He oversees a publicly traded company, but you won’t find Blake Sartini with his attention focused solely on the daily ups and downs of Golden Entertainment’s stock price.
The gaming operator is nearly 4 months old after a $341 million merger that brought together Golden Gaming’s statewide slot machine route operation, Pahrump casinos and the Nevada-leading tavern business with Lakes Entertainment, owners of the Rocky Gap Casino in Maryland.
Sartini, whose family kept a 35 percent ownership stake in the once privately held business, sees no reason to change his or the company’s management style.
“Prior to the merger, we kept our heads down, focused on what we were doing and executed our plan,” said Sartini, 56, who is chairman and CEO of Golden Entertainment. “We’re doing the same thing today, and we know if we do that, we’ll create shareholder value.”
Golden’s origins stem from Southwest Services, a vending machine and pay telephone provider that Sartini began in the 1980s with a high school friend. After leaving a nearly two-decade-long executive position with Station Casinos in 2001, Sartini re-branded Southwest as Golden and changed the focus to tavern development.
Golden operates 46 taverns in Nevada through the PT’s, Sierra Gold and Sean Patrick’s brands. The company recently announced it will add four more locations in Las Vegas next year, including the its first micro-brewery.
“Give or take, we have about 10 percent of the tavern capacity in Clark County,” Sartini said. “So we see the ability to leverage our brands.”
Nevada is home, and the company employs some 2,000 workers statewide. But the merger opened new opportunities.
Lakes closed its headquarters in Minnesota and relocated the business to Golden’s Las Vegas complex off Jones Boulevard near the 215 Beltway. The facility has the aura of a rustic hunting lodge.
Two Lakes employees relocated to Las Vegas, and the company’s corporate finance and accounting staff — headed by Chief Financial Officer Matthew Flandermeyer — was beefed up to reflect its switch to a Nasdaq-listed company.
That’s the extent of the changes to company. Golden’s new capital structure, however, which includes a $160 million line of credit, created new avenues for expansion.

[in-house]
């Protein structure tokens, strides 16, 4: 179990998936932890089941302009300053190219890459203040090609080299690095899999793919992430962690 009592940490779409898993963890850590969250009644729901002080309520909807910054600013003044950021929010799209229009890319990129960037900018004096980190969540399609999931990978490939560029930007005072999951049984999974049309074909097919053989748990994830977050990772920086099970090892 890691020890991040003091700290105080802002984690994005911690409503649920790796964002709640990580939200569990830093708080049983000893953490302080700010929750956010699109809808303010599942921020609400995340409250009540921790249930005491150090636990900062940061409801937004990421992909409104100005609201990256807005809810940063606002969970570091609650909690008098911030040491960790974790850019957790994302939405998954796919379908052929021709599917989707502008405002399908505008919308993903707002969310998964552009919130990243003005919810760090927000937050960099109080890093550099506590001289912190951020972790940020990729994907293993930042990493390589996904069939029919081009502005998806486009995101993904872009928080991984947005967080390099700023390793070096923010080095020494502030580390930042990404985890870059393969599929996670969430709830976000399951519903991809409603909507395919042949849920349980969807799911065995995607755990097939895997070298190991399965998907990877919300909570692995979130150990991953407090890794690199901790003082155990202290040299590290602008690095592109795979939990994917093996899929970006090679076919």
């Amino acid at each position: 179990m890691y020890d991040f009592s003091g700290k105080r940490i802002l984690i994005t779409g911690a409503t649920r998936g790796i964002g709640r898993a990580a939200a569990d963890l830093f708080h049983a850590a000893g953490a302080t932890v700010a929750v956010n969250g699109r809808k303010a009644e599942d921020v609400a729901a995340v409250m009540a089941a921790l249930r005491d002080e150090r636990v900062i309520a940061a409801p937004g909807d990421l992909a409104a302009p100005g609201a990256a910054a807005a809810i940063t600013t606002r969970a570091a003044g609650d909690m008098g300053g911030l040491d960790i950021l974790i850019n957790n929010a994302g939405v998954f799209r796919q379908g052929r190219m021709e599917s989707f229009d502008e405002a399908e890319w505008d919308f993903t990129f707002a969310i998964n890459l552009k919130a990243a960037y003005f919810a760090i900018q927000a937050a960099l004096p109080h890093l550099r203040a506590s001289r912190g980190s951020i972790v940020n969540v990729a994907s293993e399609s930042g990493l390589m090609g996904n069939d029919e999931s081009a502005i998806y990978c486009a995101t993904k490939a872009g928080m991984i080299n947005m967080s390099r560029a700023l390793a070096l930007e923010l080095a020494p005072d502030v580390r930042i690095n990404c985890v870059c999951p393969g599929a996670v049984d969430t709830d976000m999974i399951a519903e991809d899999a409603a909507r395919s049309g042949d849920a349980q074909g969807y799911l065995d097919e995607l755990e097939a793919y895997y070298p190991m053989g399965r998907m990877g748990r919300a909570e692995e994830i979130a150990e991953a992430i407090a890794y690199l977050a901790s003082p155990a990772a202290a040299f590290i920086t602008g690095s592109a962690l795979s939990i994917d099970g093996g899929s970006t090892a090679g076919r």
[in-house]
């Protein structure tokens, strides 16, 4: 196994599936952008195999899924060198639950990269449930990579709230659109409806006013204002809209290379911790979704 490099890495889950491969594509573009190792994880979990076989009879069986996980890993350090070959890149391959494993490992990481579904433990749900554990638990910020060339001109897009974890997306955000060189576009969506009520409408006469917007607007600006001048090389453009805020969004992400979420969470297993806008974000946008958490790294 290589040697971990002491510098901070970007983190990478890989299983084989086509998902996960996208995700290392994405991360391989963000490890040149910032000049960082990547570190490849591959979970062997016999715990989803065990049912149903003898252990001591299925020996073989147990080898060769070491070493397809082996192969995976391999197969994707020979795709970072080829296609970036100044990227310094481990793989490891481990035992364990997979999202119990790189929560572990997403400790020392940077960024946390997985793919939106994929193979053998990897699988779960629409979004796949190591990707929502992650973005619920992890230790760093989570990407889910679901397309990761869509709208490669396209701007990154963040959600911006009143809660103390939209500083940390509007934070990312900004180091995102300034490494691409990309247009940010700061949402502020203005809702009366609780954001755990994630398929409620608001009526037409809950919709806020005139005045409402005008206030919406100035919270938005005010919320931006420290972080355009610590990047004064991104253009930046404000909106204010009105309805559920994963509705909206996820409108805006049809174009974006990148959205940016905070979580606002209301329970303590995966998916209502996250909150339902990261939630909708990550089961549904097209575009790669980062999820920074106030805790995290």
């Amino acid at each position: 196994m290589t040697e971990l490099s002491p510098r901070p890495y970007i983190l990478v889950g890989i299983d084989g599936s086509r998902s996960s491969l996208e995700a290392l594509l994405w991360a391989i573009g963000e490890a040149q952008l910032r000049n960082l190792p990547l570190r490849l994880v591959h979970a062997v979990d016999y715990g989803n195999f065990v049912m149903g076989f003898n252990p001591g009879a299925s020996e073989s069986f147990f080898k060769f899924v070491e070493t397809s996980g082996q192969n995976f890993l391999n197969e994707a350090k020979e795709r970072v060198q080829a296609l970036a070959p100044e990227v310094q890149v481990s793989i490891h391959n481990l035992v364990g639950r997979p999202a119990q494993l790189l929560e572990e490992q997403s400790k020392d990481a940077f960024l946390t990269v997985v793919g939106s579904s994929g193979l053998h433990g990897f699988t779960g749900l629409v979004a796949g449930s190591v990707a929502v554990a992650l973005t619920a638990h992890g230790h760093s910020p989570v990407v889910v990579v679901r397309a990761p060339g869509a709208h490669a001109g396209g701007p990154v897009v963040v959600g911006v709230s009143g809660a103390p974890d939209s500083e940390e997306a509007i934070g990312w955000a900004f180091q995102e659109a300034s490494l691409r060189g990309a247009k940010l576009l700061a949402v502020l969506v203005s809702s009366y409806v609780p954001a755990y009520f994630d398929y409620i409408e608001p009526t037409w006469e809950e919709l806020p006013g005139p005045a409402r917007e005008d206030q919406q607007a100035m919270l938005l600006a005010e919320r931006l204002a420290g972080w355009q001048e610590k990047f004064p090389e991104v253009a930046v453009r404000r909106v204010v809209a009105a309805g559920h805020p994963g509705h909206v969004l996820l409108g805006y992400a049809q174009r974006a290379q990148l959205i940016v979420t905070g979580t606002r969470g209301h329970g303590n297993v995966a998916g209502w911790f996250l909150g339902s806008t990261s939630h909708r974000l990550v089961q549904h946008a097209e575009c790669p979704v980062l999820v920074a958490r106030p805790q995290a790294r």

“There are opportunities that have materialized that we wouldn’t have seen in the past,” Sartini said. “This transaction has risen our profile in a sense that we now have the financial capability and managerial expertise to pursue some these opportunities.”
Golden’s place as Nevada’s largest slot machine route operator — managing more than 7,600 slot machines in 670 statewide locations — could be valuable to states considering that line of business. The Nevada routes provided Golden with 65 percent of its overall cash flow in the third quarter. Including the Pahrump casinos and Rocky Gap, Golden operates 9,300 slot machines and 30 table games.
“We have a proven track record in Nevada,” Sartini said.
Golden is already licensed as a slot route operator in Montana through Sartini Gaming, and the company is considering ways to enter the market, which has 16,500 slot machines in bars and taverns. As a comparison, Nevada has 18,500 slot machines under various route operations. Illinois also has a growing slot machine route market, and Golden has “applicant status” in the state.
Pennsylvania is looking into placing slot machines in six of the state’s airports. Oregon, Montana, South Dakota and Louisiana are either considering legalizing a slot route-type business model or expanding a current market. All are potential opportunities for Golden Gaming.
Sartini said the company will explore regional casino investments, capitalizing on its ownership of Rocky Gap, a 200-room hotel-casino inside Rocky Gap State Park near Cumberland, Maryland. The resort includes a Jack Nicklaus golf course and is within a three-hour drive of 10 million people. Sartini said parking and the casino will be increased while plans are being considered to add restaurants and double the size of the hotel.
In October, gaming revenue at Rocky Gap grew 10.8 percent to $4.2 million, adding to the statewide casino increase of 9.1 percent, according to Maryland casino regulators.
Sartini isn’t concerned about next year’s opening of MGM Resorts International’s $1.2 billion hotel-casino in National Harbor, Maryland. Rocky Gap saw little impact from last year’s opening of Horseshoe Casino Baltimore, plus the casino has other customer markets, including Pittsburgh.
“We’re very bullish on the future of this property,” he said.
Sartini gained gaming experience, first with Michael Gaughan, and then with Station Casinos. He served in various management and executive positions, including chief operating officer. His wife, Delise, is the sister of Station Casinos owners Frank Fertitta III and Lorenzo Fertitta.
Now, he watches Station’s moves along with other regional gaming operators.
“As a public company, we do have peers,” Sartini said. “We do digest a lot of information they put up the other companies put up publicly. It’s not as a comparison. We want to make sure we’re up to speed on what’s going on with gaming in general.”
Howard Stutz’s Inside Gaming column appears Wednesdays and Sundays. He can be reached at firstname.lastname@example.org or 702-477-3871. Find on Twitter: @howardstutz